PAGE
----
Surgical procedures have been employed for the relief of several pathologic conditions in the esophagus, the most common being the impaction of foreign bodies, cardiospasm, benign cicatricial stricture, carcinoma and diverticula. Impacted foreign bodies are now much less commonly dealt with by surgical means because of the easier and less dangerous method, in the hands of experts, of extraction through the esophagoscope, while surgical procedures have been almost eliminated from the treatment for cardiospasm. In this article the last three conditions, essentially, are considered.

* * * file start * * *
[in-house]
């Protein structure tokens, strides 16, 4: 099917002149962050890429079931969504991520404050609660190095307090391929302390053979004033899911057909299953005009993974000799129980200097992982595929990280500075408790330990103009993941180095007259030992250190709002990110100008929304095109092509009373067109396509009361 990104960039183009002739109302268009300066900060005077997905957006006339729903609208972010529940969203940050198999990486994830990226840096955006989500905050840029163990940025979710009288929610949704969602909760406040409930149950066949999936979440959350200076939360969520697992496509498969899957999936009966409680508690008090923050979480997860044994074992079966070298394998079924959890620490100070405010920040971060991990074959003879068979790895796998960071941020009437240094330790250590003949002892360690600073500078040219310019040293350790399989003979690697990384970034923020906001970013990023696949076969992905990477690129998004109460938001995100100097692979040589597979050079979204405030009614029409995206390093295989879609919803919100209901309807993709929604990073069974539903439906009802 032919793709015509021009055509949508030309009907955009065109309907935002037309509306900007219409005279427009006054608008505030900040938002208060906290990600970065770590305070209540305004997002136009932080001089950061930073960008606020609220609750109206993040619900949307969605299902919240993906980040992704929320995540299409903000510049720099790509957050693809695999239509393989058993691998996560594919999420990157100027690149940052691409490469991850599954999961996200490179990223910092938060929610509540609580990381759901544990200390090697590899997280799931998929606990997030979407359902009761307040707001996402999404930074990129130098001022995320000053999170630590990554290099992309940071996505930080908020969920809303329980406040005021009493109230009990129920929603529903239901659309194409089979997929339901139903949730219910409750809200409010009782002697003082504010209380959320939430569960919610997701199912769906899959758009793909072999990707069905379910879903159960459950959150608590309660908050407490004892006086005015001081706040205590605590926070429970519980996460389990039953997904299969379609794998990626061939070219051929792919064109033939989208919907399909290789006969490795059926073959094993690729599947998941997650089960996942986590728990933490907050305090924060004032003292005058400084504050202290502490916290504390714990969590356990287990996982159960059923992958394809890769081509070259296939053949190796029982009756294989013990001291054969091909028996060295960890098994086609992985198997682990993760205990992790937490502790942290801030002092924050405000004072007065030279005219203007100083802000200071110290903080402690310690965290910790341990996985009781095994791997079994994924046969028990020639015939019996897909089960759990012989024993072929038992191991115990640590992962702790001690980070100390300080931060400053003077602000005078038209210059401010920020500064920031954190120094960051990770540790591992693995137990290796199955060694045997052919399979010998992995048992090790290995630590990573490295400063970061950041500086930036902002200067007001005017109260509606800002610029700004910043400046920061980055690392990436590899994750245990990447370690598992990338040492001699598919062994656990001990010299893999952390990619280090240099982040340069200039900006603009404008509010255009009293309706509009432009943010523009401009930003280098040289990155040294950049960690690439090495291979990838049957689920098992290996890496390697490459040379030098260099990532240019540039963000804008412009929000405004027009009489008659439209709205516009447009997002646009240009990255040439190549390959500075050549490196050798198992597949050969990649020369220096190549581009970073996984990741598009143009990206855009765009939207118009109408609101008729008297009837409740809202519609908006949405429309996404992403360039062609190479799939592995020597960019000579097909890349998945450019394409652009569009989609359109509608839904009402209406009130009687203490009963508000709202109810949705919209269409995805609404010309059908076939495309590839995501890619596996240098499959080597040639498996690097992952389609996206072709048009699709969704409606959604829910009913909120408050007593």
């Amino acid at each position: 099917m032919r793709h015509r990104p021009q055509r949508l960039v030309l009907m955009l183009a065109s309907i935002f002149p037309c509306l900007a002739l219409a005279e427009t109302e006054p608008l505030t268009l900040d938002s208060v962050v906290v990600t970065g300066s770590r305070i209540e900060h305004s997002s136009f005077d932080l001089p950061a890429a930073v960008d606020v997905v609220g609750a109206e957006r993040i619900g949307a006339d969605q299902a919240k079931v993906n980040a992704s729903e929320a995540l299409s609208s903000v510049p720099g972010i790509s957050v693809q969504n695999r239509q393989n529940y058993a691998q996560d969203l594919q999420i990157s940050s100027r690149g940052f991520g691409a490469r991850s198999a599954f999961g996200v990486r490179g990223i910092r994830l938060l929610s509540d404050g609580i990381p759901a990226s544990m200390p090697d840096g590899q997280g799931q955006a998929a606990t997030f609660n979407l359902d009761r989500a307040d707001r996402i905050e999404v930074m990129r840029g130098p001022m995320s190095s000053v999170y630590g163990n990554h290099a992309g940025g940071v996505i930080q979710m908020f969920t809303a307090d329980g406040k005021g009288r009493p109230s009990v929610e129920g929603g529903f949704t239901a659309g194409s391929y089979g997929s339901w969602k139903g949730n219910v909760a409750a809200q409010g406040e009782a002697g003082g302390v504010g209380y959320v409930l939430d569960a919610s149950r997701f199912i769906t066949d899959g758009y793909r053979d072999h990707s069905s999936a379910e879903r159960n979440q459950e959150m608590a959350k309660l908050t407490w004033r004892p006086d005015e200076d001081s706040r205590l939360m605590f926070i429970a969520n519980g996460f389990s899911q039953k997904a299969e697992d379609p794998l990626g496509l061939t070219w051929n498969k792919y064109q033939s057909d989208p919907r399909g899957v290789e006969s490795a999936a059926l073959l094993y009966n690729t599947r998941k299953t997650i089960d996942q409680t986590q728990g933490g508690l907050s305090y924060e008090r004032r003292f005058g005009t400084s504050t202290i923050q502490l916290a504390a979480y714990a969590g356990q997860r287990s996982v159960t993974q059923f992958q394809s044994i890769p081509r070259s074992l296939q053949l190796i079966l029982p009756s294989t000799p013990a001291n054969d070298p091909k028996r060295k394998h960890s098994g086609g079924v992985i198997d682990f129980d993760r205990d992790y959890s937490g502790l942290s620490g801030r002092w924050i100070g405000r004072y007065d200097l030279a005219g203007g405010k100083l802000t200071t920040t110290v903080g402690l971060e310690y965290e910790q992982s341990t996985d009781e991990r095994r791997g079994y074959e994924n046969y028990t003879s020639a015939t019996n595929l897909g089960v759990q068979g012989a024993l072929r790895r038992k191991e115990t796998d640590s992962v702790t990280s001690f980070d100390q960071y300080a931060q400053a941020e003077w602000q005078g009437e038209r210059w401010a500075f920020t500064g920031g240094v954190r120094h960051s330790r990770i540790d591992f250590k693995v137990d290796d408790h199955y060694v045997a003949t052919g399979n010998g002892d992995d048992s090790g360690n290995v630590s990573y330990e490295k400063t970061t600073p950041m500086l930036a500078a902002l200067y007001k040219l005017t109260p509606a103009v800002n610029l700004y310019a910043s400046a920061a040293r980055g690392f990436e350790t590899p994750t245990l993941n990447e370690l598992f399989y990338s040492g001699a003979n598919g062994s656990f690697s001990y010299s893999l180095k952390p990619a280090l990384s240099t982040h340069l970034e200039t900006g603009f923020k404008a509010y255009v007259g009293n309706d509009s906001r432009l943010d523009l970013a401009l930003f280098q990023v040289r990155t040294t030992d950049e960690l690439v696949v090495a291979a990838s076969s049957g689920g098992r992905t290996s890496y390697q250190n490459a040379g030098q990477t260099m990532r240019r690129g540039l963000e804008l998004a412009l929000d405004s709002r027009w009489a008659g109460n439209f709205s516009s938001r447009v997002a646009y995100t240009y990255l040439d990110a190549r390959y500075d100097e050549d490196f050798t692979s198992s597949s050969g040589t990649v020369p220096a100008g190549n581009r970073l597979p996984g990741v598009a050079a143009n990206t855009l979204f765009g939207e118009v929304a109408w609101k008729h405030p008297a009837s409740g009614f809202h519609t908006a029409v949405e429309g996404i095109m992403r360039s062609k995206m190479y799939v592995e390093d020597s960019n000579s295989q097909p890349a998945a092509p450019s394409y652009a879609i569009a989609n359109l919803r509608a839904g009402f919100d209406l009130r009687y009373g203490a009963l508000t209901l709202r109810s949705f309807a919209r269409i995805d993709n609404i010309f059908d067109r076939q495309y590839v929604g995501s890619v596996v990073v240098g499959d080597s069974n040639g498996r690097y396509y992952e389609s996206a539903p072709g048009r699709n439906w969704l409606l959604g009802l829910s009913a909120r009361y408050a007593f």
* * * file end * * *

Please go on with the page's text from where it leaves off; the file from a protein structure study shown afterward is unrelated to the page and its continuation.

Until within the past fifty years the esophagus received scant attention from the surgeon in spite of the well recognized pathologic conditions for which, theoretically, surgical procedures might well have been indicated. This is all the more striking when one remembers that the ancient Hindoos operated on the bladder for stone, and that Herophilus of the Alexandrian School used the knife boldly on such internal organs